The argument against: “This book hasn’t won any awards! I want my children to read proper literature, not pulp fiction”
The argument for: “Who decides what counts as “proper literature”?”
Into the River is about a Maori boy who moves from his ancestral home to a boarding school in Auckland. An American novel with a similar theme, The Absolutely True Diary of a Part-Time Indian, has been top of the “most challenged” list since it was published in 2007. This journal reported that half of all young adult novels on that list are written by or feature people of colour. Are people more likely to object to books on minorities? The article quotes an activist who thinks black authors “are raising issues that people don’t want to deal with”, including sex, violence and abuse. There are also double standards which punish minorities for actions or traits deemed acceptable for white people. Take Miley Cyrus’ comments on Nicki Minaj, for example- the HuffPost explains why Nicki was right to challenge Miley.
The mainstream media usually fails to recognise people of colour- the hashtag #OscarsSoWhite went viral in February 2015 when Twitter users boycotted the ceremony. Buffalo Soldier, which features a black protagonist, was awarded the 2015 Carnegie Medal by a panel of white judges– while this is a win for diversity in young adult literature, it isn’t the norm. Similarly, some controversial books have achieved wide literary acclaim- you can read about the difficult history of To Kill a Mockingbird here. Into the River could be a future classic- don’t judge a book by the medal on the cover.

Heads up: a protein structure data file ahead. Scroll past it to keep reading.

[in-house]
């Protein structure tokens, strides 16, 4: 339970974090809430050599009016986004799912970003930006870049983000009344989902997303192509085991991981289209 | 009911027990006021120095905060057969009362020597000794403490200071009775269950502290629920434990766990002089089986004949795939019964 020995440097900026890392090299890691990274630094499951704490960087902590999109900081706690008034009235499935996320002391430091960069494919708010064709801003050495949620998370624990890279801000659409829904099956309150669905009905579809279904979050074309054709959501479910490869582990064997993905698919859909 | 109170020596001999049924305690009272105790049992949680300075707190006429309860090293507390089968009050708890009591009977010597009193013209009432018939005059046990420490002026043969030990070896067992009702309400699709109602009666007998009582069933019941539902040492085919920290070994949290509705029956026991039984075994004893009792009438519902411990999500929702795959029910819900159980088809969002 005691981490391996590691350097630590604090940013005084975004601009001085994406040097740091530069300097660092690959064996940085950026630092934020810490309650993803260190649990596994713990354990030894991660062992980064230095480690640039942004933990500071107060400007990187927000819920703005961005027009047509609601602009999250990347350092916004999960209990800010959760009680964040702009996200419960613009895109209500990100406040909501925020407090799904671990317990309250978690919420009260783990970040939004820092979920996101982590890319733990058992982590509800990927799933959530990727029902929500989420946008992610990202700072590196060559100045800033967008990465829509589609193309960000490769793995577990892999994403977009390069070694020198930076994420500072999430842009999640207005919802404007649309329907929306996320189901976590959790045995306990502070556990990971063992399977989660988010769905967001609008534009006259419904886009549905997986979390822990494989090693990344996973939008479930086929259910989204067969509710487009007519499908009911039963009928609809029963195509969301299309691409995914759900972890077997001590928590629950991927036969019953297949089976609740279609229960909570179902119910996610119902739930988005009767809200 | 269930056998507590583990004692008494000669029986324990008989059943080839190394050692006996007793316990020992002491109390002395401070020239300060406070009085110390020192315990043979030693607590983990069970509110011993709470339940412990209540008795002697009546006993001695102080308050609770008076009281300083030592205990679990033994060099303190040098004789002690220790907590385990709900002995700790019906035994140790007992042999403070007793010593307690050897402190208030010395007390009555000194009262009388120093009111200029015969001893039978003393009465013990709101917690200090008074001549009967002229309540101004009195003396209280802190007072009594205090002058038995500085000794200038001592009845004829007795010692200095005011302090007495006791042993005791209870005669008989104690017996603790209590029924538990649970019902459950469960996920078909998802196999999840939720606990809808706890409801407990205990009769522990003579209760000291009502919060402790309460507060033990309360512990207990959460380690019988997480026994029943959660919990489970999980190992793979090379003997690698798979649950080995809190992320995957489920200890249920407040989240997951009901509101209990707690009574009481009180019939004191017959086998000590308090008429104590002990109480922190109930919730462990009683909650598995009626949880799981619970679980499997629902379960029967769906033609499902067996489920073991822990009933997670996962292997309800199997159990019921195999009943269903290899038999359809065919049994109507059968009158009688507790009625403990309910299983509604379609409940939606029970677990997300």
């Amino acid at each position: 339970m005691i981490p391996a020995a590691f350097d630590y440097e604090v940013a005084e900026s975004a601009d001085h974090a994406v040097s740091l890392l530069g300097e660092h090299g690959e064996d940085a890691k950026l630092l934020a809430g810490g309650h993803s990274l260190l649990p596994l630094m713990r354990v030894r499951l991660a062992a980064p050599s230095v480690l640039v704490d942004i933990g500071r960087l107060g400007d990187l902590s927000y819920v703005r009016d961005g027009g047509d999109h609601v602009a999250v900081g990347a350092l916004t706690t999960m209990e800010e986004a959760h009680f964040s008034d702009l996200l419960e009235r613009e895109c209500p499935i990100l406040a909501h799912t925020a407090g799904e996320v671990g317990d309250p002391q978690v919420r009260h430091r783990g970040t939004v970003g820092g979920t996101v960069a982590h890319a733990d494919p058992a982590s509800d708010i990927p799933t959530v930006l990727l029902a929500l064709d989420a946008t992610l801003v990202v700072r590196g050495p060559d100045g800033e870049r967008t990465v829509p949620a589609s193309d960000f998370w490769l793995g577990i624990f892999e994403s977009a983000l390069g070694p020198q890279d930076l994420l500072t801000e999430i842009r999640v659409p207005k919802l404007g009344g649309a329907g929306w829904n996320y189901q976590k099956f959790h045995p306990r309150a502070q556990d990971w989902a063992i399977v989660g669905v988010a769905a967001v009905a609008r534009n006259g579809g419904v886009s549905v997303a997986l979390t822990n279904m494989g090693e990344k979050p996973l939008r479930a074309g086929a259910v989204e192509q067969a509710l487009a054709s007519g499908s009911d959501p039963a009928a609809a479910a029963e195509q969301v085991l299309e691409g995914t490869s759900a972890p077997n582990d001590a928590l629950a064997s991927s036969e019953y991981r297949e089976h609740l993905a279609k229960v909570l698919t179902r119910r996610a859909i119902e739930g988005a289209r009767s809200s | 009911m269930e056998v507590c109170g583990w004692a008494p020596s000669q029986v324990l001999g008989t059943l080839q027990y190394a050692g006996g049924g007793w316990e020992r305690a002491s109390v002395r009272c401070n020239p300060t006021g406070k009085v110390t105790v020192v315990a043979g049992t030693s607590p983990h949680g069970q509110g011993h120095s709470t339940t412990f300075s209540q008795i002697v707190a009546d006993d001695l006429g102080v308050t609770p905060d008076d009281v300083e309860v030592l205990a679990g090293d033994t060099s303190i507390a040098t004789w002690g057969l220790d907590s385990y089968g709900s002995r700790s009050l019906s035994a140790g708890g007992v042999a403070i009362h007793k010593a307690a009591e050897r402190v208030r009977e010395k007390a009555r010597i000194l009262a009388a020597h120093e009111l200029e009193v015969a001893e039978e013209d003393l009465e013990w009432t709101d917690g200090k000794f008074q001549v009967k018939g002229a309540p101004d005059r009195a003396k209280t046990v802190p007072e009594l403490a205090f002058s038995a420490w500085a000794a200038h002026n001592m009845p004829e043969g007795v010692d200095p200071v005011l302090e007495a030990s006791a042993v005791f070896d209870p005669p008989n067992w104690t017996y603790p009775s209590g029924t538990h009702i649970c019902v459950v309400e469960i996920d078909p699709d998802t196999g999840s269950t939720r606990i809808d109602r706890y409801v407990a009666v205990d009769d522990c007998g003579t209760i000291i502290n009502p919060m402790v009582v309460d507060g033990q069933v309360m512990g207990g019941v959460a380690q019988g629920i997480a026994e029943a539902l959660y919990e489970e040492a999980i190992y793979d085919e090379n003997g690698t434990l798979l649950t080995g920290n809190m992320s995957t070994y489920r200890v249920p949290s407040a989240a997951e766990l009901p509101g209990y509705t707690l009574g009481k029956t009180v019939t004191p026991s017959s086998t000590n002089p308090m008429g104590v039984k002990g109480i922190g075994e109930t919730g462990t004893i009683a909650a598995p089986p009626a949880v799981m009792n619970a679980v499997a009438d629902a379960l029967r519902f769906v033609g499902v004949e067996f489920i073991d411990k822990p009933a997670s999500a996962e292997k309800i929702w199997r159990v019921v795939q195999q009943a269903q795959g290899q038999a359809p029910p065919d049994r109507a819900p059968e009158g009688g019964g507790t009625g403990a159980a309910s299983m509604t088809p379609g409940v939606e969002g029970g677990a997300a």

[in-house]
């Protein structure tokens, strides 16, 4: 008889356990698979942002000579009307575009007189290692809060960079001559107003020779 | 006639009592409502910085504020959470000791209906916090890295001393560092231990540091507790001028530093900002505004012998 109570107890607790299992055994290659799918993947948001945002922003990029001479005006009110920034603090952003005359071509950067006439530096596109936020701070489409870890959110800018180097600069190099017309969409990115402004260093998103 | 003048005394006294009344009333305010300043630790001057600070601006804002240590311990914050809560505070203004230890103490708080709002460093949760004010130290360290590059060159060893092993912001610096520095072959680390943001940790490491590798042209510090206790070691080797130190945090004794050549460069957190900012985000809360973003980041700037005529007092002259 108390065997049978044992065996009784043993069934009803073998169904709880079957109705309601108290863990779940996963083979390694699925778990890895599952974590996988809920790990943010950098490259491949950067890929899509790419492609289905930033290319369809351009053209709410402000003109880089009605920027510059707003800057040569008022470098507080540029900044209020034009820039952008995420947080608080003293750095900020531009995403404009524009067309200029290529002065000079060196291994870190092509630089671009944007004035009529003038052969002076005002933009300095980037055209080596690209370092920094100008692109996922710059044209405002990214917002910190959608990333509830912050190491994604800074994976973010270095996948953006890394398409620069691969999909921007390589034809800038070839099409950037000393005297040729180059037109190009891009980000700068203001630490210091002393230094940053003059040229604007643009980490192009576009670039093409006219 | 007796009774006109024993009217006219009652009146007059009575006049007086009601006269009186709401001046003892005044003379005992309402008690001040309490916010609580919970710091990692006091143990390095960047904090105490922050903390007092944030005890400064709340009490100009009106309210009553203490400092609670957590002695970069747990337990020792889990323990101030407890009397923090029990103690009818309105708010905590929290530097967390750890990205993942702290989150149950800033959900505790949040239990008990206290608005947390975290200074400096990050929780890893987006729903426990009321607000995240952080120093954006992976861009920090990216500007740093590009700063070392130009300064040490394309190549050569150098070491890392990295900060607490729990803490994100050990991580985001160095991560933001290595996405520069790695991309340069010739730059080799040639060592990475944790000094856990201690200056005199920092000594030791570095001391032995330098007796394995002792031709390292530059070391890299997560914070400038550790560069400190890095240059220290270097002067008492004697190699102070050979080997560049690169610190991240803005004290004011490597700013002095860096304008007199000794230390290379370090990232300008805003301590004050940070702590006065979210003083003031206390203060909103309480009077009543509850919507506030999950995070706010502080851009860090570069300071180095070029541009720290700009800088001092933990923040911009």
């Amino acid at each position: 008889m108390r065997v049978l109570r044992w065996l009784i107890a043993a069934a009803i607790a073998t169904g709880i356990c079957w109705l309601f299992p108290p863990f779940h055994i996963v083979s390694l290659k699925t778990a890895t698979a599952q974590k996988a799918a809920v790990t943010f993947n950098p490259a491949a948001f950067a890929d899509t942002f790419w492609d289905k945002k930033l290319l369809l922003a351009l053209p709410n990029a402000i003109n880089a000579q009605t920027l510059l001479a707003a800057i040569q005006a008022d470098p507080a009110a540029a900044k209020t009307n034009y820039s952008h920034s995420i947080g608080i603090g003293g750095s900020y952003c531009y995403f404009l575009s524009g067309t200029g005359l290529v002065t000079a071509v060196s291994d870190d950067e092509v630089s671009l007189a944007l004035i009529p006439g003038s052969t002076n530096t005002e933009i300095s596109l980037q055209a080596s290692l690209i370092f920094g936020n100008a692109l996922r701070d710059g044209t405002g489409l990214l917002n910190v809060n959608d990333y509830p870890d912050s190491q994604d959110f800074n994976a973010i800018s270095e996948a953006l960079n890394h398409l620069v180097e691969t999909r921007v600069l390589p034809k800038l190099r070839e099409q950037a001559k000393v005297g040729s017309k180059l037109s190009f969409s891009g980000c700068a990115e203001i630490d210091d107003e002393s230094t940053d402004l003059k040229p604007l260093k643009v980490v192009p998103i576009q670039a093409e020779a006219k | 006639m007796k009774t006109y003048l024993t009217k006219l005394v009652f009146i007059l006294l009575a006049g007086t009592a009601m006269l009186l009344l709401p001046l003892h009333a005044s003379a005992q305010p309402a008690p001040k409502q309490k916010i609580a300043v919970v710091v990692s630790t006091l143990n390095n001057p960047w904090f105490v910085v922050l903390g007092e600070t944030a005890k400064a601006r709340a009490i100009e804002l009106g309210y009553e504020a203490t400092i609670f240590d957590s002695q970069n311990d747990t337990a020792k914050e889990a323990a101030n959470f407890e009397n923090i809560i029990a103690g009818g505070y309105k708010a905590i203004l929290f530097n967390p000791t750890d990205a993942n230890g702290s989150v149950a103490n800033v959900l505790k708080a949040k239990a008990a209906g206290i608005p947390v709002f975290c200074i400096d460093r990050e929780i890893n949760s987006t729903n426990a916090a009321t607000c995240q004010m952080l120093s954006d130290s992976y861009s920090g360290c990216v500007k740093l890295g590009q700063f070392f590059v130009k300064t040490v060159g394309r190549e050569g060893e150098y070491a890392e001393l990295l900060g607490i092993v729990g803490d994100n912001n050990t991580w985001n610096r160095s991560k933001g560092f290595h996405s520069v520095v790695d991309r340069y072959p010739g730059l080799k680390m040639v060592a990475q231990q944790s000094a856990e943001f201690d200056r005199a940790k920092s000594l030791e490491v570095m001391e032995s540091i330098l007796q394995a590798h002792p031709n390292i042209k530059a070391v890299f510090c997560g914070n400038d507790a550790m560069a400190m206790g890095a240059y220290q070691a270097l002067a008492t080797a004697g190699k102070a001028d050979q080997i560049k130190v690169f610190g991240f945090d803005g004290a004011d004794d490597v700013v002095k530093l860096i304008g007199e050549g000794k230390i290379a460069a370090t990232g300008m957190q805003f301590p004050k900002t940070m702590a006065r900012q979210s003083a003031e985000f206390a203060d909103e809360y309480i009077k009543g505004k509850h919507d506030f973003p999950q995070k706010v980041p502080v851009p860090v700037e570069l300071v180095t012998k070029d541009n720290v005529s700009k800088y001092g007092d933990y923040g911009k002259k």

The argument against: “Young readers need adult guidance- what if they read something that upsets or frightens them?”
The argument for: “It’s simple- everyone is different.”
A short story- By the time I was 8 or so, I was a serious bookworm. My dad, who was often busy with work and didn’t have much time for reading, told me about a book he had read many years ago: 1984 by George Orwell. He could still remember the story in great detail, especially the part where Winston is tortured in Room 101. My dad’s vivid descriptions haunted my nightmares for years, and I didn’t read the book until I was in Sixth Form.
My point is: My dad saw that I loved reading and recommended a book that, in hindsight, is not suitable for an 8 year old. Despite being asked by an adult to read 1984, I refused- at 8 years old, I already knew my own limits. Some children and teenagers will actively seek out provocative novels, and some won’t. Others might start a book, then put it away when they get confused or scared. Is it better to ban a book, or let people- even small people!- make their own choices?